This week, a bunch of rumors have been circulating that Apple is preparing to offer an Unlimited subscription to iTunes on a yearly basis with hardware purchase.
Will we be clicking Subscribe anytime soon?
This past Tuesday, a report from Financial Times cited internal sources from within Apple claiming that the company is considering the option of subscription with a purchase of new hardware for the future. Similar to Nokia’s recent “Comes with Music”, a bundling of a one year subscription to their music store rolled into either hardware or service charges, thus appearing to the consumer as free. Theoretically, new iPod Touch or iPhone users could opt for this service for a premium charge- more likely free to iPhone purchasers and a fee for those who buy the iPod Touch. The idea would not only entice customers to use Apple’s iTunes but keep them with the Fair-Play DRM.
Now, this could be possible, but considering Jobs’ stance on subscription, it is probably unlikely. In April 2003, Apple introduced the iTunes Music Store, offering a pay-as-you go model- even allowing you to buy single tracks off an album. Steve Jobs has always been adamant against the subscription model. In the December 2003 issue of Rolling Stone, Jobs said:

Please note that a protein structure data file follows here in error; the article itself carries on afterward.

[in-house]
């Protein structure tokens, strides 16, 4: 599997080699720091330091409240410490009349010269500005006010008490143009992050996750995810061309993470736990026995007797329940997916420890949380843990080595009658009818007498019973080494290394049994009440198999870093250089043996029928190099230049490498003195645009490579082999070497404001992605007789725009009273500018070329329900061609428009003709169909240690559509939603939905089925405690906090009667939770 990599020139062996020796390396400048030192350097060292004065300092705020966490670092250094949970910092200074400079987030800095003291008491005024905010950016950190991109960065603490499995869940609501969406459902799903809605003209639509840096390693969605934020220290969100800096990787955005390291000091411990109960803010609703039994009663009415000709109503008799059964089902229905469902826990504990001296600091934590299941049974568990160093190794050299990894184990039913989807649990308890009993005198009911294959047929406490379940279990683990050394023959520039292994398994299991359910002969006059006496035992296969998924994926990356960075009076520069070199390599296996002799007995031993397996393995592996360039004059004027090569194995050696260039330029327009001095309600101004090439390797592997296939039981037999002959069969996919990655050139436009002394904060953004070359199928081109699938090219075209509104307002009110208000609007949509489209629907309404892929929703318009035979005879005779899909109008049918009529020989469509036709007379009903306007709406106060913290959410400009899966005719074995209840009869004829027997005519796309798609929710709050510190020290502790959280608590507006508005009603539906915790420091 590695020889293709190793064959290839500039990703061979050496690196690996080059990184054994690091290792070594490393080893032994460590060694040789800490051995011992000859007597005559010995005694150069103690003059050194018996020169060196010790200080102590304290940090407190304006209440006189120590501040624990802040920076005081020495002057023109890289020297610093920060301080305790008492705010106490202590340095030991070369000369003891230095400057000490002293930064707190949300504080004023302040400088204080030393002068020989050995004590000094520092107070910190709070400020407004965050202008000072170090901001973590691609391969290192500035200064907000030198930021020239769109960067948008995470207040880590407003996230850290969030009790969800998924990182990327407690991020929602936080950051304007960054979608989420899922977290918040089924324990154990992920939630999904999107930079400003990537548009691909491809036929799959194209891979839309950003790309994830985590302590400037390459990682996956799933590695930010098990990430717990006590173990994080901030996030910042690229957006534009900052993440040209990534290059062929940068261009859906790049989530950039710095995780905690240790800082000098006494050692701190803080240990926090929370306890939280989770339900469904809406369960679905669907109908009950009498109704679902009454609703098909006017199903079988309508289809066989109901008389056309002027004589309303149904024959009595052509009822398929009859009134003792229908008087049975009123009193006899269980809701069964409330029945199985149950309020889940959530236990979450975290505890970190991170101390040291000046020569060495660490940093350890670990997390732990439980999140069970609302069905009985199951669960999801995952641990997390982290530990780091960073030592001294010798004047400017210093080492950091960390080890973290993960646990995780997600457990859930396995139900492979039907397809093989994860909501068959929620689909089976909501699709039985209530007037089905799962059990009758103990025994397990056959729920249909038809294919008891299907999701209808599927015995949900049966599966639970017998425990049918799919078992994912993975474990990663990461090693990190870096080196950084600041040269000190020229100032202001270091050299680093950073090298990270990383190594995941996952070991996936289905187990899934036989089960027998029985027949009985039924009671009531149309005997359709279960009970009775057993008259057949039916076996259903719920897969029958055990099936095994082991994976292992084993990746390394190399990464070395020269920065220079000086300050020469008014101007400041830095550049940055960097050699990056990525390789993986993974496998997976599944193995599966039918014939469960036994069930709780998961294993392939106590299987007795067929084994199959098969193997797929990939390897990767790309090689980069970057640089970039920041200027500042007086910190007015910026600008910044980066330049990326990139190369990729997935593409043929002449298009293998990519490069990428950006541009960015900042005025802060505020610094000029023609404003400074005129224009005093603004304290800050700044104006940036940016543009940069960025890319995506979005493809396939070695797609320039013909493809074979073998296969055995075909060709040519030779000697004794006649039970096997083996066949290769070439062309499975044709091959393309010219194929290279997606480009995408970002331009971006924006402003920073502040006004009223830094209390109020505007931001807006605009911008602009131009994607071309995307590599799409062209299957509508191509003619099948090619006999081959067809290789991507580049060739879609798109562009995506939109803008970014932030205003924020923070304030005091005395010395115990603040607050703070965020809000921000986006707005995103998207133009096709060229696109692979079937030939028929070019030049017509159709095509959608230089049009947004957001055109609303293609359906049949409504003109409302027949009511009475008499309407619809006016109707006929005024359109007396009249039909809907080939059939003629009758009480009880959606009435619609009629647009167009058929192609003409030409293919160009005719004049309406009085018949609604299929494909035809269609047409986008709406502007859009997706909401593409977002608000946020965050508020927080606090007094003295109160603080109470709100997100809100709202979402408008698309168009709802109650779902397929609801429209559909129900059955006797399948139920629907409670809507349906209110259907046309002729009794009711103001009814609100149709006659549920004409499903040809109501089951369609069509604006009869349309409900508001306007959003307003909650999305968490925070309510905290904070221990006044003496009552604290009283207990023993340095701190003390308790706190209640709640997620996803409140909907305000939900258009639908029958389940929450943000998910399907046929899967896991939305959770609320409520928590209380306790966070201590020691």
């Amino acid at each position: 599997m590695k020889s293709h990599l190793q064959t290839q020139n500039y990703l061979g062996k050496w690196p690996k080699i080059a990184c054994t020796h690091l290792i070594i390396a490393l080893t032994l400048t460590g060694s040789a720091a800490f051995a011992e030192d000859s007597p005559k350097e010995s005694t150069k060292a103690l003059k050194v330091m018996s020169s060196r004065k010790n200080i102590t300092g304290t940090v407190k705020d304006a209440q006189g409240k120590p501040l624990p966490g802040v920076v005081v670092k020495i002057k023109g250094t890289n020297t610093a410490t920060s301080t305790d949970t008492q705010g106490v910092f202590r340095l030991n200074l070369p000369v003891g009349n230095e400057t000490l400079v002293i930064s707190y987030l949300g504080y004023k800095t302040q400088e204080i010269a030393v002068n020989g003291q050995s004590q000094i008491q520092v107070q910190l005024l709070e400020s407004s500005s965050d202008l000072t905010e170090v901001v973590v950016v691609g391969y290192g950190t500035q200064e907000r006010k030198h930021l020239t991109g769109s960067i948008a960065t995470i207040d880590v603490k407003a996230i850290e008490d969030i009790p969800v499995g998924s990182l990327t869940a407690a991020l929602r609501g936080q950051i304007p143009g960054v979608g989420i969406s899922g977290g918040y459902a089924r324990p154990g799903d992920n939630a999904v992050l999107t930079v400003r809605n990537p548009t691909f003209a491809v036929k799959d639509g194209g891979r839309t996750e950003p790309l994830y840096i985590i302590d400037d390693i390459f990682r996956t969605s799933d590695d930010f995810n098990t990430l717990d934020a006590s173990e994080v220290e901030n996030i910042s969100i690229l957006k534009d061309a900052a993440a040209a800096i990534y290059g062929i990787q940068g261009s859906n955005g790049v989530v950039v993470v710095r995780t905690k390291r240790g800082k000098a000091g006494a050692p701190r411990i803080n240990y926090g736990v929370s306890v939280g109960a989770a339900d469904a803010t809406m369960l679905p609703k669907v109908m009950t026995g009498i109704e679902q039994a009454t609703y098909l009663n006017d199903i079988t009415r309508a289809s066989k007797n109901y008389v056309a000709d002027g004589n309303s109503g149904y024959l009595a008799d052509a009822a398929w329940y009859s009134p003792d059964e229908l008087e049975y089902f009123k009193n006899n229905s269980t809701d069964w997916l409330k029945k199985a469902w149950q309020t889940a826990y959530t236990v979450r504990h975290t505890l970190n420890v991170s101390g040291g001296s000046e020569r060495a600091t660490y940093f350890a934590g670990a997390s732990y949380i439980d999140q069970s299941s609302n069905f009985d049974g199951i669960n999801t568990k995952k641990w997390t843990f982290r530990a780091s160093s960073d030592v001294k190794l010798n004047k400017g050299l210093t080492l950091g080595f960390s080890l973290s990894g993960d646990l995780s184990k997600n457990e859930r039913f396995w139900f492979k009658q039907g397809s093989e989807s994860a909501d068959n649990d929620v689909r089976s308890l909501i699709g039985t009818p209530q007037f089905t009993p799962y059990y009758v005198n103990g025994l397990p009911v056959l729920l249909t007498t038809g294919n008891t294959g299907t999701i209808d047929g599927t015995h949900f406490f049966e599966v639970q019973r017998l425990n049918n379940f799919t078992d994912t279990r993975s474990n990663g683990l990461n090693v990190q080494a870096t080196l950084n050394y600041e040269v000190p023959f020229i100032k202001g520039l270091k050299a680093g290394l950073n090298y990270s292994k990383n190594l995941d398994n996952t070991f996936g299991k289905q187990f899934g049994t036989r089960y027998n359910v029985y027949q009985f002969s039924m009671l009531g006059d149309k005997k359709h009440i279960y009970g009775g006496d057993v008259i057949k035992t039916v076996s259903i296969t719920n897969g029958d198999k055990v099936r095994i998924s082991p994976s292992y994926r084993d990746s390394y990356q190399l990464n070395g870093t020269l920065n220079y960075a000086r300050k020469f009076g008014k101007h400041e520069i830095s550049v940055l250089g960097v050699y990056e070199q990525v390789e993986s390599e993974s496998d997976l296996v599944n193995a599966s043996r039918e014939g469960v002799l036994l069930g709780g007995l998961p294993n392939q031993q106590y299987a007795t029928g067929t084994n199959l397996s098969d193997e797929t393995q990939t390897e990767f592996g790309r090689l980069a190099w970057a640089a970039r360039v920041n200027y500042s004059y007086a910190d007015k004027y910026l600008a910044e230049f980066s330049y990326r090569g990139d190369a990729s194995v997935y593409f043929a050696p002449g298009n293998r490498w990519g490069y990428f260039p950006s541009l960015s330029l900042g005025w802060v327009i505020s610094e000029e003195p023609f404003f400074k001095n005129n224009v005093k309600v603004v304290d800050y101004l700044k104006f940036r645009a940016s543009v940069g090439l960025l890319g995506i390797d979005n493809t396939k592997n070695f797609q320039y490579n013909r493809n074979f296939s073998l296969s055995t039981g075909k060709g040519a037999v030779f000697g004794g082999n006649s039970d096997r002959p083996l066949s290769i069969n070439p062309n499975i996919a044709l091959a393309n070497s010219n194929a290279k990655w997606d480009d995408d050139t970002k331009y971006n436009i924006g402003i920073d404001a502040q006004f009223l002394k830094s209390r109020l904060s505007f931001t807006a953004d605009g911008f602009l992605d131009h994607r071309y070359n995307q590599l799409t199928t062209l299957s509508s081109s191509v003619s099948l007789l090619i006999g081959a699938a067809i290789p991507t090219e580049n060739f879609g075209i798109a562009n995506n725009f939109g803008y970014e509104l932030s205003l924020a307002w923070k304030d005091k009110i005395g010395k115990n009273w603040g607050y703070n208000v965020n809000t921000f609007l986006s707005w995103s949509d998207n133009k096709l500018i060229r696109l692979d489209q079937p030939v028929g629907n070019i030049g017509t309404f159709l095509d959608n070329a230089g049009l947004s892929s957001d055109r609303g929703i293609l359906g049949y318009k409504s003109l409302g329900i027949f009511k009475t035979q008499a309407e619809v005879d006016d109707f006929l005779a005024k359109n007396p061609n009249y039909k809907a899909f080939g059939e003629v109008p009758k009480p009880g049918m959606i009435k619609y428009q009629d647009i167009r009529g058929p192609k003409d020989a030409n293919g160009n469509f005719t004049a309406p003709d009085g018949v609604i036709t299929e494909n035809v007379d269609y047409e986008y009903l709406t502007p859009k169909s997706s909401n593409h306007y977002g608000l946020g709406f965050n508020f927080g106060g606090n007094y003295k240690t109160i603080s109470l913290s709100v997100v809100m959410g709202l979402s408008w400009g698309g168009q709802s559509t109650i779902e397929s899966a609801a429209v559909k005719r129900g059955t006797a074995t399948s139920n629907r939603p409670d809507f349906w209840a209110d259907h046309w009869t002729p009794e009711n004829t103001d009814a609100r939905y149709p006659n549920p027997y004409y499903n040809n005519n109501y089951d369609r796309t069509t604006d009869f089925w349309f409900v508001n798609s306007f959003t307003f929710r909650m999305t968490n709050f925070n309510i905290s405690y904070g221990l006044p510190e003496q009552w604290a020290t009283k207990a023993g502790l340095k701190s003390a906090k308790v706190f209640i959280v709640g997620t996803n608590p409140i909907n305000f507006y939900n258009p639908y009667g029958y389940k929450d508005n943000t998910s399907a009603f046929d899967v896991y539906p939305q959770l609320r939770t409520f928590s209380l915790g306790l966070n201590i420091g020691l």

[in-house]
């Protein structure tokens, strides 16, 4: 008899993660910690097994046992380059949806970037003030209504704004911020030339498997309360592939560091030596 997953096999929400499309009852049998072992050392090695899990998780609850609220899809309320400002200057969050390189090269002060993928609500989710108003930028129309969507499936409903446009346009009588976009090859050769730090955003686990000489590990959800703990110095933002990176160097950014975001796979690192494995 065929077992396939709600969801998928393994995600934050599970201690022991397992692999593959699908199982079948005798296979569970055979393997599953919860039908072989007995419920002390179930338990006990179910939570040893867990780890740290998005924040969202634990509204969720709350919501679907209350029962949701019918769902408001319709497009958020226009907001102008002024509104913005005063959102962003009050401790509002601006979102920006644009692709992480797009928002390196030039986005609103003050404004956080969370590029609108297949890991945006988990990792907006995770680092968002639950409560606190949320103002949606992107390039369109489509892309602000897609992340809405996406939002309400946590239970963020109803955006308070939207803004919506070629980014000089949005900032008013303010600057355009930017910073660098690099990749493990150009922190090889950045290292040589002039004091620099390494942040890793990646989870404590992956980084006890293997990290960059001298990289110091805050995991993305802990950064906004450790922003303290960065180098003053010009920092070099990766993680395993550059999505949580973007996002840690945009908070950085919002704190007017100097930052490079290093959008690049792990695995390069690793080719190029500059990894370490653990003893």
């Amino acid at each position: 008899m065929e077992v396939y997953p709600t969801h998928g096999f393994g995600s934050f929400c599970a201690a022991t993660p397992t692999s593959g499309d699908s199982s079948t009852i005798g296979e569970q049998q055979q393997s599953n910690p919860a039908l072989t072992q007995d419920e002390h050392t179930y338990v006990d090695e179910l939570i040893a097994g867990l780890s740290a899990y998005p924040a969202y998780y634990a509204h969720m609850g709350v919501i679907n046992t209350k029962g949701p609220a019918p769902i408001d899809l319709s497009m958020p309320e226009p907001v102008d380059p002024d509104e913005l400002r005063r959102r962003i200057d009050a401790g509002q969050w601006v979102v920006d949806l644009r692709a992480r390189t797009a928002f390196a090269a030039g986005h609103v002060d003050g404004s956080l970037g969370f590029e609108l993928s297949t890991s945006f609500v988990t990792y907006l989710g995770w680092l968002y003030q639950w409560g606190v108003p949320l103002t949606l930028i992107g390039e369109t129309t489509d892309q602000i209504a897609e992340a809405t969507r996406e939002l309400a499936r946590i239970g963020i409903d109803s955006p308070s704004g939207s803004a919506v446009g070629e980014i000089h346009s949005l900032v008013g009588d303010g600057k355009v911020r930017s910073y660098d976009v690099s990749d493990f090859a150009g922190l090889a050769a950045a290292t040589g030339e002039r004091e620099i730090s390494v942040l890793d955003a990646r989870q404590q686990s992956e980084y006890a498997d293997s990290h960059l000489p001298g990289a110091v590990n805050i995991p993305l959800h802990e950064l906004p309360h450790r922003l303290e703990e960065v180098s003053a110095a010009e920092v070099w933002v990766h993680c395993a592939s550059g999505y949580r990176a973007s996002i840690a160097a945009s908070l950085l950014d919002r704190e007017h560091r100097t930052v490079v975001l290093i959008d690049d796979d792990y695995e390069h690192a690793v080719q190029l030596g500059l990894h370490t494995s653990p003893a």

“The subscription model of buying music is bankrupt. I think you could make available the Second Coming in a subscription model and it might not be successful.”
While Jobs sometimes goes back on statements similar to these, besides the movie rentals, he has remained fairly consistent with the pay-as-you-go model in the 5 years since the introduction of the iTunes Store. With over 4 billion songs sold to date, the iTunes Store accounts for more than 70% of all digital music sales worldwide.
Even beyond the large success of the iTunes Store, while the Unlimited iTunes Music model might not be a bad idea both for Apple and iTunes, it will not happen- at least not in the near future. Until we see a successful subscription model come out, or even the success of the Nokia “Comes with Music” promotion, we can rest assured that Jobs and Co will remain selling tracks to own for years to come. Scratch this one off your rumor list.